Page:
Well… getting better, anyway. Mega Man looks like a grizzled old cop, but other than that, pretty solid.
Fantastic cover art, yet again, for the Famicom version.
RELEASE DATE: June 1989
The original Mega Man may have kicked off the series, but the success of Mega Man 2 ensured its longevity. Because the sales of the original Mega Man were pretty weak (GEE WONDER WHY IT DIDN’T SELL WELL IN AMERICA, CAPCOM), Capcom wasn’t exactly thrilled to greenlight a sequel. They eventually agreed to it, but only if the development team used their spare time to work on it. Basically, Mega Man 2 would never have been made, if the developers didn’t have the drive and motivation to work extra-long hours to complete it. But they did. After three-to-four months of brutal twenty-hour work days, Mega Man 2 was born and the still-burgeoning gaming world had a new classic.
Mega Man 2 takes the original’s gameplay – beat bosses in any order you want, then go fight Wily – and streamlines it for an all-around smoother experience. Much of this has to do with the well-balanced and significantly reduced difficulty (unless you’re playing on Difficulty mode – more on that later). In the original, some stages (Cut Man) would be a cakewalk, while others would be a nightmare (Ice Man, Dr. Wily Stage 1). There’s difficult moments in Mega Man II, certainly, but they’re moments: elements within a stage that are easily conquerable with a couple extra tries. On the start screen, there’s a Normal Mode and a Difficult Mode; the latter is actually the original Japanese version of the game. In Normal Mode, which is what I played through this go-round and what I imagine most players have beaten, Mega Man’s attacks deal twice the damage against the Robot Masters, and regular enemies hit points are halved*. These are the only differences I could find between the two modes, but there might be more. Also, Capcom really goes over and above with the power-ups on this game. E-tanks (in their first appearance) and extra lives are scattered everywhere, it seems, while extra health and weapon refills, are freely given from the corpses of enemies. The prevalence of the power-ups is certainly welcome after the stinginess of the original. New features include the aforementioned E-Tank, a life refill, and three items designed by Dr. Light to use throughout the levels; these items have power meters, and the more you use them, the more power drains, just like the boss weapons. The first item is a little helicopter you can use to stand on and take you upwards to unreachable items or ladders; the second is a propulsion platform that you can use to fly across chasms and spikes; and the third is a weird little bouncy elevator that acts exactly like the helicopter. These items were later refined into the design of Rush, Mega Man’s adorable, transformable robot dog.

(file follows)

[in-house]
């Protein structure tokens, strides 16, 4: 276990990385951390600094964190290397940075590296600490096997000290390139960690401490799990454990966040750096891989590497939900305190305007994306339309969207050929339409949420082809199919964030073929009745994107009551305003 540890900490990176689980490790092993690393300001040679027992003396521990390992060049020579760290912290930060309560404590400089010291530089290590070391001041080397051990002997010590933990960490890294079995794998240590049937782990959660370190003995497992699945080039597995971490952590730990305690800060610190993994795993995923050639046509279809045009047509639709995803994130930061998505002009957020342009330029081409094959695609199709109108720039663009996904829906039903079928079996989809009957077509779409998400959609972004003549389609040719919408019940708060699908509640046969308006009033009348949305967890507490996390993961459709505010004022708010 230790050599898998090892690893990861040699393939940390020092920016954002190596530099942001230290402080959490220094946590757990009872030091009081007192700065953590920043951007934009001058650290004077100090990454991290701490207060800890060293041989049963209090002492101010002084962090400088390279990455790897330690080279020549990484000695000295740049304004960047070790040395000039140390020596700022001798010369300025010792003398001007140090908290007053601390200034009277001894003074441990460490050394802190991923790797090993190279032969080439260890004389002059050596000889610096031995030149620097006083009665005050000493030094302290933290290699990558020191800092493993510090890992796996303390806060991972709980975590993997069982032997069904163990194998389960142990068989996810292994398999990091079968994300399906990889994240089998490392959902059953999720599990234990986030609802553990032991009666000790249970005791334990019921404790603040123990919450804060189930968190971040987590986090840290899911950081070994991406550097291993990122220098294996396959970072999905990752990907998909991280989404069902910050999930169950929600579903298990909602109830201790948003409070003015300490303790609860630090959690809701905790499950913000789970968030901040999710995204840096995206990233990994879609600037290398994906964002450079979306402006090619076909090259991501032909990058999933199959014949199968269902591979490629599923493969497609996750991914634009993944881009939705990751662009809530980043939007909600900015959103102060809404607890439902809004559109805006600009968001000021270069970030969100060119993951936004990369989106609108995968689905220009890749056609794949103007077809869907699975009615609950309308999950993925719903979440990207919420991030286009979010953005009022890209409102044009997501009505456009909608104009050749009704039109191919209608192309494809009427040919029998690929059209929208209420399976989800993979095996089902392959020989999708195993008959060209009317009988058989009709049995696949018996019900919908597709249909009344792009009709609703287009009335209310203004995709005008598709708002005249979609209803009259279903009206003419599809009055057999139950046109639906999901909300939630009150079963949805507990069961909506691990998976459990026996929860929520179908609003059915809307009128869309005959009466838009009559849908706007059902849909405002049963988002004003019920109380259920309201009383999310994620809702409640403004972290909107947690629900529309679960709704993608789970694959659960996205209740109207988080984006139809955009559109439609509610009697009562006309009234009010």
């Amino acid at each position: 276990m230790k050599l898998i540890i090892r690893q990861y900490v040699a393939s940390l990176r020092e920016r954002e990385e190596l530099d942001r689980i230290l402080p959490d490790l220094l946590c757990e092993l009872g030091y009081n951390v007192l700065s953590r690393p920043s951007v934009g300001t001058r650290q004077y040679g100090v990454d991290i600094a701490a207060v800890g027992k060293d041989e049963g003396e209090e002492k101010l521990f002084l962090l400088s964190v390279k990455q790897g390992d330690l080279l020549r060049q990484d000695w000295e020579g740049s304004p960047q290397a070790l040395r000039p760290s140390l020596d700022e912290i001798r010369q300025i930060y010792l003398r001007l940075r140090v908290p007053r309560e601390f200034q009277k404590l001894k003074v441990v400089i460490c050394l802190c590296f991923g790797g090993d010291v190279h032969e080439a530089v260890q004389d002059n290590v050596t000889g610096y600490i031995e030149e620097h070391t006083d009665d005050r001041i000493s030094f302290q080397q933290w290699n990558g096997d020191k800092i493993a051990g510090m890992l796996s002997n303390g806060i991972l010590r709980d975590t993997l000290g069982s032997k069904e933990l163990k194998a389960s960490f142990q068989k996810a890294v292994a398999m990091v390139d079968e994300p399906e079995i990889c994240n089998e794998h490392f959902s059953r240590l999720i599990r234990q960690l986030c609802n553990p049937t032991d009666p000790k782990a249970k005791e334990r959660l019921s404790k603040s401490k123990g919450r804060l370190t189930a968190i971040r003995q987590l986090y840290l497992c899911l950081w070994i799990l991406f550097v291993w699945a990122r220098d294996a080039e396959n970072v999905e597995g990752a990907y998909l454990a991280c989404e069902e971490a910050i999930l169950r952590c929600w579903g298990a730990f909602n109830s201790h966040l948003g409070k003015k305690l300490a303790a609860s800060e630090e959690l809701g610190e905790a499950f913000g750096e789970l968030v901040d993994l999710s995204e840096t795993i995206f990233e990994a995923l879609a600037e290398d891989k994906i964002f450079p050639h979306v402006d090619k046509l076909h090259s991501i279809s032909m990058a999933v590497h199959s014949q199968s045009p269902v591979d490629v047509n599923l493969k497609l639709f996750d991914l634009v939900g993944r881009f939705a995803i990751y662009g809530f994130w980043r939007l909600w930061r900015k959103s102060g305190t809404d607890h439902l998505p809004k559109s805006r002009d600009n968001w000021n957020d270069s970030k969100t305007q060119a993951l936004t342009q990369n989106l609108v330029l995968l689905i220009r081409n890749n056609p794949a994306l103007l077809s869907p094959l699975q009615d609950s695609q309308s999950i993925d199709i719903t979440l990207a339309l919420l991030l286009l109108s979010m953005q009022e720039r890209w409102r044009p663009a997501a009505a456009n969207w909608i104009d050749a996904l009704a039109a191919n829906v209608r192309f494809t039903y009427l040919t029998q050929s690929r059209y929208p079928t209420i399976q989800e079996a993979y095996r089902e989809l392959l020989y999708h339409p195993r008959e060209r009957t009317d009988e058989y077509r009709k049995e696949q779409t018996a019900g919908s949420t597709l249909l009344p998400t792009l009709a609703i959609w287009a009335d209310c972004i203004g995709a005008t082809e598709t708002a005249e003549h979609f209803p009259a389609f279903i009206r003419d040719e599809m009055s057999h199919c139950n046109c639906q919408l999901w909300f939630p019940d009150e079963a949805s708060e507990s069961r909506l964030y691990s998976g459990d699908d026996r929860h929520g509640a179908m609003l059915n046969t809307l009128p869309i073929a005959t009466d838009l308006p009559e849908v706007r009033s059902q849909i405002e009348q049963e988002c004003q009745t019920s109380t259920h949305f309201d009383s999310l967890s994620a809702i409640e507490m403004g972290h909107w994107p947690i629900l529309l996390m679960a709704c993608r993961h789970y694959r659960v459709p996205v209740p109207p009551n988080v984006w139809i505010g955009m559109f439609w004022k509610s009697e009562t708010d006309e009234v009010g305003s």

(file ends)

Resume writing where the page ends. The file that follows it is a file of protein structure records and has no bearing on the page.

*I have also vanquished Mega Man 2 on the Mega Man Anniversary Collection for the Gamecube, and apparently, “Normal” difficulty on the Collection is actually “Difficult.” This would explain why Mega Man 2 on the NES seemed incredibly easy to me. The more you know!
I should mention the intro cinema, as it’s one of the greatest video game intros of all time. A city at night, covered in oppressive black. One tall building stands out in the foreground, while the history of Mega Man, Dr. Light, and Dr. Wily is told via text below. A slow lullaby plays softly in the background. Suddenly, the camera scrolls up the tall building, and the music changes to a questioning tone. The camera reaches the top, the music explodes into a mission statement, and there’s Mega Man, helmet off, black hair blowing in the wind, and a ever-determined visage. How could anyone resist Mega Man 2 after such a build-up?
In Mega Man 2, eight Robot Masters await to bring about your demise: Metal Man, Flash Man, Quick Man, Wood Man, Air Man, Crash Man, Bubble Man, and Heat Man. The order in which I listed them is the particular order in which I beat them, but like the original, there’s no set standard. If you’re Mega enough, you could beat them in any particular order.